I realise I promised to write about my adventures in hospital and give you an insight into life as a student; however real life sometimes takes over. Included in real life: is beer, family, some work, and Jeremy Kyle. That show should be a licensed cure for depression; it certainly makes me feel better about myself.
I am not usually one to harp on and on about the virtues of charity- don’t get me wrong, I’m not saying it’s a bad thing, I’m just not particularly adept at it; generally I prefer laziness. However, it is customary for me at around this time of year to do a good deed, and the radio and TV adverts by the National Blood Service were coming so thick and fast that I felt I had to do something to help with the usual blood shortage over the festive period.
When you are working in a hospital, it’s very easy to forget that everything comes from somewhere. You have a patient with a severe GI bleed and they need blood transfusions to correct their subsequent severe anaemia. You go and get the red form for the doctor, filling out “4 units crossmatched,” take a blood sample and put it in the shoot and off it whizzes to pathology- sure enough, 4 bags of the good stuff turns up and your patient’s life is saved. Hurrah. But at no stage do you ever stop to think that it’s come from somewhere- it appears as some drug the same way as anti-biotics or analgesics do- in neatly formed packages. So in a post-prandial festive malaise, I made an appointment to give blood. I also convinced a good friend of mine to come along, lured principally, I fear, by the promise of Wagon Wheels.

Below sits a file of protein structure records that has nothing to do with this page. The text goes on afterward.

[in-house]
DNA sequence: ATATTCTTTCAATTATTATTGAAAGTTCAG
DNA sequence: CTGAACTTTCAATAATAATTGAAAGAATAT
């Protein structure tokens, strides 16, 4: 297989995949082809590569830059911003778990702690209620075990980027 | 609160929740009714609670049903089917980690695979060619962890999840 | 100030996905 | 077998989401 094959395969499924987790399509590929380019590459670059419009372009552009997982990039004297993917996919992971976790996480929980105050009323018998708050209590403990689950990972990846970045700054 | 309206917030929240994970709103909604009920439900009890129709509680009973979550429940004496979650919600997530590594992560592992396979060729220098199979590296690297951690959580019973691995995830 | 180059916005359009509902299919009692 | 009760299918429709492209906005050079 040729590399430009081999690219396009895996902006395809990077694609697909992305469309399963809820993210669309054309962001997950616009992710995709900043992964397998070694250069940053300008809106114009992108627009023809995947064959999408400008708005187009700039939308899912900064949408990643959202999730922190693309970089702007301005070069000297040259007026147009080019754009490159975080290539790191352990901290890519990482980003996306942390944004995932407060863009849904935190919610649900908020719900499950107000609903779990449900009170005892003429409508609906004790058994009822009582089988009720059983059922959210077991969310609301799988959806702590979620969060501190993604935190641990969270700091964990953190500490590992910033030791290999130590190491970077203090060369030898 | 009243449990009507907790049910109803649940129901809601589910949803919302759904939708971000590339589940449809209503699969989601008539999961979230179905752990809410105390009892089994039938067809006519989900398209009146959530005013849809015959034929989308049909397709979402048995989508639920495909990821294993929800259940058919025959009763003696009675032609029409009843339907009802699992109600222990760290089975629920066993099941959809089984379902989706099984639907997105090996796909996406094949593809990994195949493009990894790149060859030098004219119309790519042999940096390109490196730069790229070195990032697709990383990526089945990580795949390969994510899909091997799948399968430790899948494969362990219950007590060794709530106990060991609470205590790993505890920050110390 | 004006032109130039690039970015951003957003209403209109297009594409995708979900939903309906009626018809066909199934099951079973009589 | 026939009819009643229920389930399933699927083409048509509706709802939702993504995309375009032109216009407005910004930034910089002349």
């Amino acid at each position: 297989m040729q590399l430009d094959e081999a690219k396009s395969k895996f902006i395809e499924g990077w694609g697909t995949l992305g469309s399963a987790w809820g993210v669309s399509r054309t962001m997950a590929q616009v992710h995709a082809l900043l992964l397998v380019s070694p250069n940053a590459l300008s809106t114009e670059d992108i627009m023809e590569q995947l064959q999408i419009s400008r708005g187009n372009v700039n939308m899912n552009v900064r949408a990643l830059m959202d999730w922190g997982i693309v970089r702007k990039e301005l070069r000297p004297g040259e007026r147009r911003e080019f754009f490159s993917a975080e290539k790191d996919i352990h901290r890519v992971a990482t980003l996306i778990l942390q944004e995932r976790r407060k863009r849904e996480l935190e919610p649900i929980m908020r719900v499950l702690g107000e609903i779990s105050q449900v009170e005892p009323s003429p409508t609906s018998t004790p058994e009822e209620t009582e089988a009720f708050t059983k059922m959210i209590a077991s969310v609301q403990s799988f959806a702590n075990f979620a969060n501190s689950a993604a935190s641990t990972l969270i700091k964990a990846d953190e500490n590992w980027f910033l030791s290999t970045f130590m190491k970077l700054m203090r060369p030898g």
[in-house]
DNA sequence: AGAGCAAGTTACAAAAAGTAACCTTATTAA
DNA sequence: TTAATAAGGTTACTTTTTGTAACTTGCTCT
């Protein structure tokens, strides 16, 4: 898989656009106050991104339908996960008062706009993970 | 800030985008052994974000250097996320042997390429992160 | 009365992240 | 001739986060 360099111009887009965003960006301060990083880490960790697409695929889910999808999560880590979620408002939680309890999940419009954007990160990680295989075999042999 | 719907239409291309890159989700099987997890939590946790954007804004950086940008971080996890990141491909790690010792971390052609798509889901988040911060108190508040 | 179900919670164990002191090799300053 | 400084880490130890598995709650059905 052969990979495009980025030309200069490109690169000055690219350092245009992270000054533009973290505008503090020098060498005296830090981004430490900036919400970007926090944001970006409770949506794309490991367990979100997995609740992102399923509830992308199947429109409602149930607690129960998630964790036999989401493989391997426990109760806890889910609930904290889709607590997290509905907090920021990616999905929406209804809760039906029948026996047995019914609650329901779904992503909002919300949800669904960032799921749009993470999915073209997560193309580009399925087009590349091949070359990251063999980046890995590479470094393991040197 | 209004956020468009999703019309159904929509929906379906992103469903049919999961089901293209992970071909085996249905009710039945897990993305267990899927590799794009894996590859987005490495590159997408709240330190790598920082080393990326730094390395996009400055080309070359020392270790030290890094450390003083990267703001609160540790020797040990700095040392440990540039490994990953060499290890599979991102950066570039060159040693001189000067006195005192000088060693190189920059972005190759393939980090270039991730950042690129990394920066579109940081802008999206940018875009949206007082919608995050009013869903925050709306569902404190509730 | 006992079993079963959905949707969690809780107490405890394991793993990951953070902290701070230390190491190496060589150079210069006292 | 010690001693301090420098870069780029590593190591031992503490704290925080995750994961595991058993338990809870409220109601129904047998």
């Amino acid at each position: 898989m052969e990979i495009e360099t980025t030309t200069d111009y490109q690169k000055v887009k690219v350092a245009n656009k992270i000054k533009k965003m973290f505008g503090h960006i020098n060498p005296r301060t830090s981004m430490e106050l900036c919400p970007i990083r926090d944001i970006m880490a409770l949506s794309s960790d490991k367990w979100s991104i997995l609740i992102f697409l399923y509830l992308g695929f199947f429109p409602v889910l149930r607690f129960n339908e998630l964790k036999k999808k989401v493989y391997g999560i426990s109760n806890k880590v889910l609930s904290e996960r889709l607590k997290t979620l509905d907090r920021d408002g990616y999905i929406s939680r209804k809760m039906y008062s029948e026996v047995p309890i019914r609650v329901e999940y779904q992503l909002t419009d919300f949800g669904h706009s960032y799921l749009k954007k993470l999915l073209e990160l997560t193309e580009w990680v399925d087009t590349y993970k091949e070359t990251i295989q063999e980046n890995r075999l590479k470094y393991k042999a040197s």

We did wait for two hours, as there weren’t enough beds for the donors; but eventually we passed the screening questionnaire and went to the station. The needle doesn’t really hurt, it’s more of a discomfort- but I saw it more as a constant reminder of the good I was doing, similar to the way my girlfriend’s constant nagging reminds me of how I love her. Ok, bad example. Nevertheless, if you do have a phobia of needles, then I suggest perhaps finding another way to do good; the last thing they want is blood everywhere but the bag.
So with only 4% or so of the eligible population actually giving blood, and around 7000 units needed a day to maintain a working stock, it is vitally important that if you are able, you do. In fact, I am reliably informed that for those at Imperial, a session is taking place on 11th February in SAFB- or go to http://www.blood.co.uk
And if all else fails, just go to stock up on the snacks. I’ve never consumed so much orange squash and TUC biscuits in my entire life. Well, you’ve got to make it work for you, haven’t you?